“Keep your heart with all vigilance, for from it flow springs of life.” –Proverbs 4:23
The hours following Sunday morning are widely considered a low point of the week for worship leaders and pastors of all stripes. The high of leading at full capacity has worn off and we re-awaken beneath that familiar, but no less ominous, cloud of despondency. Exhausted and spent, we proceed to analyze each moment of the day’s worship service in painstaking detail, questioning every decision and inwardly beating ourselves black and blue for every looming mistake.
First, Consider Your Heart
The reality is that the post-Sunday blues are symptomatic of what is ultimate in a leader’s heart. If you wish to truly understand yourself, pay close attention to your thought patterns and desires in that 24 hours after Sunday morning. This will tell you everything you need to know about the condition of your soul and what idols you are prone to worship when the high wears off.
The truth is that we all run to certain things in order to cope with the spiritual and personal doldrums of ministry. Some leaders buckle under the condemnation, resorting to morbid introspection and self-focus; while others pretend it isn’t there, suppressing their despondency to maintain appearances. Both of these coping methods will inevitably blow up in your face in any number of ways. Therefore we need better strategies.
Strategies for Your Joy on Sunday Afternoon
So where can we find deep, abiding joy as we battle ministerial despondency? Can we really outfox our post-Sunday melancholy? I’d like to offer four practical suggestions to combat depression at a heart-level in the wake of Sunday morning. Hopefully, these will help us all to see that, contrary to our common experience, Sunday is actually an opportunity to be strengthened in the joy of the Lord.
Recall your vision
Your vision for ministry is a surprising part of the struggle for joy. On the commute home after a particularly difficult Sunday, I will ask myself in a spirit of prayer, Did we uphold our vision today? I do this because there’s something significant about going back to square one in retrospect. So keep the main thing the main thing on Sunday afternoon. Otherwise you’ll get swallowed up in the minutia and thereby intensify the very disillusionment you should be fighting. Therefore, by God’s grace, allow your vision for ministry to inform your perception of ministry before anything else.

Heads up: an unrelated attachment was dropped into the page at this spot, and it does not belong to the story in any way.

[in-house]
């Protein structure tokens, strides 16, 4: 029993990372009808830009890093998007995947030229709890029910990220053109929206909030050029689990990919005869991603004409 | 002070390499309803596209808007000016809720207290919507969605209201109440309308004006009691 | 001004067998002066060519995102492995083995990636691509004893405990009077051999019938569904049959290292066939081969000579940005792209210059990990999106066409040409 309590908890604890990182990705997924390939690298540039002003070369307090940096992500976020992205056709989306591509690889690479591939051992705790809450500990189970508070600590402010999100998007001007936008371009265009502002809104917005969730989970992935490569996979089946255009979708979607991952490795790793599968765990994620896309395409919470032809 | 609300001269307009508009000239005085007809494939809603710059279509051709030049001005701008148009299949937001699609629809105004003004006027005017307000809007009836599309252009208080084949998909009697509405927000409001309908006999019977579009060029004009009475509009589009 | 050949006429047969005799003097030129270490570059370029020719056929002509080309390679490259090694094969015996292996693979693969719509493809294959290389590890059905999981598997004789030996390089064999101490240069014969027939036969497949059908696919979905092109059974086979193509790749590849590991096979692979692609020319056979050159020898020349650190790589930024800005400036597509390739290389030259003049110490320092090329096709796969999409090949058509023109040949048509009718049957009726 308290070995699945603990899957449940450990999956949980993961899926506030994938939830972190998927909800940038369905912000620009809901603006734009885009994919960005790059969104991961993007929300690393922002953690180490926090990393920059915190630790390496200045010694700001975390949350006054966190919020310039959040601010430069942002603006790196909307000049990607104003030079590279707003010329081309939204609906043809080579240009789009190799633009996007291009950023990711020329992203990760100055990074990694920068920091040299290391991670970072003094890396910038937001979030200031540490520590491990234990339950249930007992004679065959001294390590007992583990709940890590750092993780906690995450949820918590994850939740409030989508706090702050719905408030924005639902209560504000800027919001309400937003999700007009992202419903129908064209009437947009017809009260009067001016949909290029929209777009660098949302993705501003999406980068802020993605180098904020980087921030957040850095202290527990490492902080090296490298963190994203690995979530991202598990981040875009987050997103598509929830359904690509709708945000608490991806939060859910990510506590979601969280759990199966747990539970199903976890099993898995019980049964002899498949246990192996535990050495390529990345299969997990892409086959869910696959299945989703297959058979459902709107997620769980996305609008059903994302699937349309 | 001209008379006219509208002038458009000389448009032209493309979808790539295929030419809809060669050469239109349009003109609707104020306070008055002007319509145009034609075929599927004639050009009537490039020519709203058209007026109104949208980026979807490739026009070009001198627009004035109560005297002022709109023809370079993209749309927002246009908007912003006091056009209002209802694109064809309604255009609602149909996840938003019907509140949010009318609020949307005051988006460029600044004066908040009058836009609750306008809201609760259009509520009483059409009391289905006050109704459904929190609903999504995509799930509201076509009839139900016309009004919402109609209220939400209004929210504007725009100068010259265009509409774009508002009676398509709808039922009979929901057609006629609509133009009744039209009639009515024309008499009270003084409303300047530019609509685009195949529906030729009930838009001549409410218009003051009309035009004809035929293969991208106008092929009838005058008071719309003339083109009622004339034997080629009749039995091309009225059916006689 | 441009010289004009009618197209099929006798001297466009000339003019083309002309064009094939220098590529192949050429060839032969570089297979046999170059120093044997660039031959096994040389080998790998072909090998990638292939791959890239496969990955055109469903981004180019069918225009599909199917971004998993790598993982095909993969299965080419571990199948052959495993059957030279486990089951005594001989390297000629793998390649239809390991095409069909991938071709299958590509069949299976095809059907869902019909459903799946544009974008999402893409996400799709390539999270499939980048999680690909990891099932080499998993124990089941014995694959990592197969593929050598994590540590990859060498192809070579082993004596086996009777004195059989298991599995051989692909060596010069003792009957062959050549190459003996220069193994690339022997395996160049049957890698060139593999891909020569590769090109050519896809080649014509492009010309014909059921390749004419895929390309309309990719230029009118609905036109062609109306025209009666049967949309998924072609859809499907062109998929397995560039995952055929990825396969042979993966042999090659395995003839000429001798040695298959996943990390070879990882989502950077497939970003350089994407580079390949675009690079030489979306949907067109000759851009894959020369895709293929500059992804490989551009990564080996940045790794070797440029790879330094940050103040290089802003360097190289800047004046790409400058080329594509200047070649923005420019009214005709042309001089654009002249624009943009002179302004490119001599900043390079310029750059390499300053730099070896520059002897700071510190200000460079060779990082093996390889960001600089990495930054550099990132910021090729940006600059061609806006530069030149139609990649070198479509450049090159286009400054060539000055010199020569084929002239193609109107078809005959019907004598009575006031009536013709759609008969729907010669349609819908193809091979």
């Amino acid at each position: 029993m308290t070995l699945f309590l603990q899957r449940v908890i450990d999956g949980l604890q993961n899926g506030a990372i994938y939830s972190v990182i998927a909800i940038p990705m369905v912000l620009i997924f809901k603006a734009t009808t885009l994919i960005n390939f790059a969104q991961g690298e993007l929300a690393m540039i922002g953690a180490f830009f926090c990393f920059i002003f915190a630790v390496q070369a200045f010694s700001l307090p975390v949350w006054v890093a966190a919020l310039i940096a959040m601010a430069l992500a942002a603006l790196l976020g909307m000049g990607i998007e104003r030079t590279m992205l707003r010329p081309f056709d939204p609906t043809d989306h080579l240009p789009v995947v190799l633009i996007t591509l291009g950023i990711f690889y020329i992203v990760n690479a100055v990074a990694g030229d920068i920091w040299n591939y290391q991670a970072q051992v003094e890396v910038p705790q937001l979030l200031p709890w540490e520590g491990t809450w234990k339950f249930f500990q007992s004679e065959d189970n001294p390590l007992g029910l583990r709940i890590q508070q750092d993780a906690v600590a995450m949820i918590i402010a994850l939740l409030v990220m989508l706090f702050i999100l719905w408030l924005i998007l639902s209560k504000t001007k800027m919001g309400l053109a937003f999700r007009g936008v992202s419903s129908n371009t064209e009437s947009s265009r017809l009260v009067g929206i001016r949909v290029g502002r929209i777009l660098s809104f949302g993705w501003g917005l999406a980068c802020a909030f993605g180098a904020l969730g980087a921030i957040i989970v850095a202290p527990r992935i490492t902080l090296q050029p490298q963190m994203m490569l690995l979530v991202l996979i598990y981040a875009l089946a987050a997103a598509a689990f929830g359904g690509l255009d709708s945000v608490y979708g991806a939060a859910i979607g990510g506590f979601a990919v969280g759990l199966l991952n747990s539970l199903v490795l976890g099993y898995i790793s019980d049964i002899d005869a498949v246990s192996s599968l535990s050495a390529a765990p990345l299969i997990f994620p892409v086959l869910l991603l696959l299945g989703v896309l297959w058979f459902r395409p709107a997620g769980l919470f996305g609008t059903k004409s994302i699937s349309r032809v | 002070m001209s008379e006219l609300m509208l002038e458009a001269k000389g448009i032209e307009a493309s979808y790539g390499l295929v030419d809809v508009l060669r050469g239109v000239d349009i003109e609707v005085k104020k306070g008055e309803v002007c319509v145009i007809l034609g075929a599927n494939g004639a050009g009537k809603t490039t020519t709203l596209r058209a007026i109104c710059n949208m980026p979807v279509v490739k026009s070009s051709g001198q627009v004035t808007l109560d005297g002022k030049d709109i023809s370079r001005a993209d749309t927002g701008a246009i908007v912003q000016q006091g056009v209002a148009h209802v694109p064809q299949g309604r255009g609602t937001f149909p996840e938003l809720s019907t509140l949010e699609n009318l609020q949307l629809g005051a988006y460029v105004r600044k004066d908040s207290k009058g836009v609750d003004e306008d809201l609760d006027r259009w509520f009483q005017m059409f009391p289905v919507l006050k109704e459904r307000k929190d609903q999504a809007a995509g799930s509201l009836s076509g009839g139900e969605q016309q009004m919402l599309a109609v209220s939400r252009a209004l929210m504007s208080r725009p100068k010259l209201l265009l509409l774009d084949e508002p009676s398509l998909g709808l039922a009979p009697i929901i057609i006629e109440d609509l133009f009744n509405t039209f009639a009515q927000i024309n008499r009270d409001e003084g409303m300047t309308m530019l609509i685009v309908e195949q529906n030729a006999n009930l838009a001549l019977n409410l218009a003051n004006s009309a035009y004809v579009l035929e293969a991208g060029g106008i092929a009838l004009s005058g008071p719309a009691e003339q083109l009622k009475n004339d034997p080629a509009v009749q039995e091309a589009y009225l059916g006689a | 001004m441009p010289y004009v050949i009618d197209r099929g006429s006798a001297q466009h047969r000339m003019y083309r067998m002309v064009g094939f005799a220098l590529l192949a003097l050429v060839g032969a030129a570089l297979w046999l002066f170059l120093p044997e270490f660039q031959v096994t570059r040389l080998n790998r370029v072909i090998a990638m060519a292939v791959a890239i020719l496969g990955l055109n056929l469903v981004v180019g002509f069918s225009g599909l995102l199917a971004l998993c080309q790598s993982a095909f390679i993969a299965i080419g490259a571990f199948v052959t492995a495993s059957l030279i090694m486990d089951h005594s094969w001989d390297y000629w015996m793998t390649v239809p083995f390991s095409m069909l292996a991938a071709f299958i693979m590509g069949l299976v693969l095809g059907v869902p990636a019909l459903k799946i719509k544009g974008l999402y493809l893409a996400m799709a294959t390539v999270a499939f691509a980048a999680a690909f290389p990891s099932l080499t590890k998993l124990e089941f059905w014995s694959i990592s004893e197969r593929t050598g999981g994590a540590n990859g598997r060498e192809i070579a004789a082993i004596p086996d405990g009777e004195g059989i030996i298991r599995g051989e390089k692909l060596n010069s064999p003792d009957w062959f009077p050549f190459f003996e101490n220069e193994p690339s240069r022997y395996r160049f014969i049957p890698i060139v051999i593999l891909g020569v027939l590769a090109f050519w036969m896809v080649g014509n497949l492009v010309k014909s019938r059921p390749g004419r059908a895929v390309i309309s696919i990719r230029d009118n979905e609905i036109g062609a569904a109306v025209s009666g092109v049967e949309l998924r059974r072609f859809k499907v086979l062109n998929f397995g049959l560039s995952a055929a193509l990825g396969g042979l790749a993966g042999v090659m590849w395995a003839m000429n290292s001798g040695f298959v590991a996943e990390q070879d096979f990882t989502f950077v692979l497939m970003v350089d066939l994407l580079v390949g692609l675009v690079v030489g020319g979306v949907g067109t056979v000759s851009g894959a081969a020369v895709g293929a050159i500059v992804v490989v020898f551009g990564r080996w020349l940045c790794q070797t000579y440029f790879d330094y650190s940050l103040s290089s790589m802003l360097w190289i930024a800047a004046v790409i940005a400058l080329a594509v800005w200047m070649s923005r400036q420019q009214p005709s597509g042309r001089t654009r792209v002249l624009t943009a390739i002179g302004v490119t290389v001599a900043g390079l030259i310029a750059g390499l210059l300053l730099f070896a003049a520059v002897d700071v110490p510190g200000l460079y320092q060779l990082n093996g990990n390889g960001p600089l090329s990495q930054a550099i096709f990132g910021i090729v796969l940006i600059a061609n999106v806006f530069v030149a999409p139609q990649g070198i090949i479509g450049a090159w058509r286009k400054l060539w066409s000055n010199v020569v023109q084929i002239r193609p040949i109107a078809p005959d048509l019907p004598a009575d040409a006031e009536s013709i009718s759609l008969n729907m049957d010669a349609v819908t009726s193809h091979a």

Remember your identity
Who does God say that you are? What promises has he made to you in his Word? Serious, prayerful consideration of these types of questions will help you maintain Gospel-sanity on Sunday afternoon. According to Scripture, you are adopted by God and are therefore a co-heir with his Son (Rom. 8:12-17). You have been been crucified with Christ and are now eternally united with him by faith (Gal. 2:20). All the promises God has made to you are Yes and Amen in him (2 Cor. 1:20). So stop listening to yourself and start talking to yourself about who you are in Christ.
Resolve to rest
Let detailed evaluations of Sunday morning wait until Monday. Tomorrow will worry about itself, so rest today (Matt. 6:34). Take a nap. Watch some NFL Sunday Ticket. Do some yard work. Play with your kids. If it helps you rest in God and enjoy the treasures of life, resolve to do it. Your capacity to rest demonstrates your willingness to trust. So let Sunday be what it was and trust God with your work.
Relate to others
Lastly, don’t combat post-Sunday despondency alone. You must be faithful to relate to others in the midst of your struggle for joy. After all, we are hard-wired for relationship (cf. Gen. 2:18). So honestly communicate the reality of your despondency with godly people whom you trust. This might be your spouse, another staff member from your church, or a prayer partner. Whatever you do, don’t manage it on your own. Instead, make someone aware and ask them to commit to praying for you each Sunday afternoon. You’ll be surprised by the encouragement you receive from such relationships.
Dear worship leader, God is pleased with you. He doesn’t love you based on the quality of your performance in ministry. He loves you based on the righteousness of his Son with whom he is well pleased (Matt. 3:16). Thus Sunday afternoon isn’t a source of condemnation you must merely survive. Rather it’s an opportunity for you to thrive in the Gospel. God has given us the resources we need to outfox our disillusionment and fight for joy. After all, he is more committed to your joy than you are. He didn’t spare his own Son to save us (Rom. 8:32), and he won’t start holding out on us now. So let his grace take the lead as you take steps to redeem Sunday afternoon from the tyranny of despondency.
This article originally appeared here.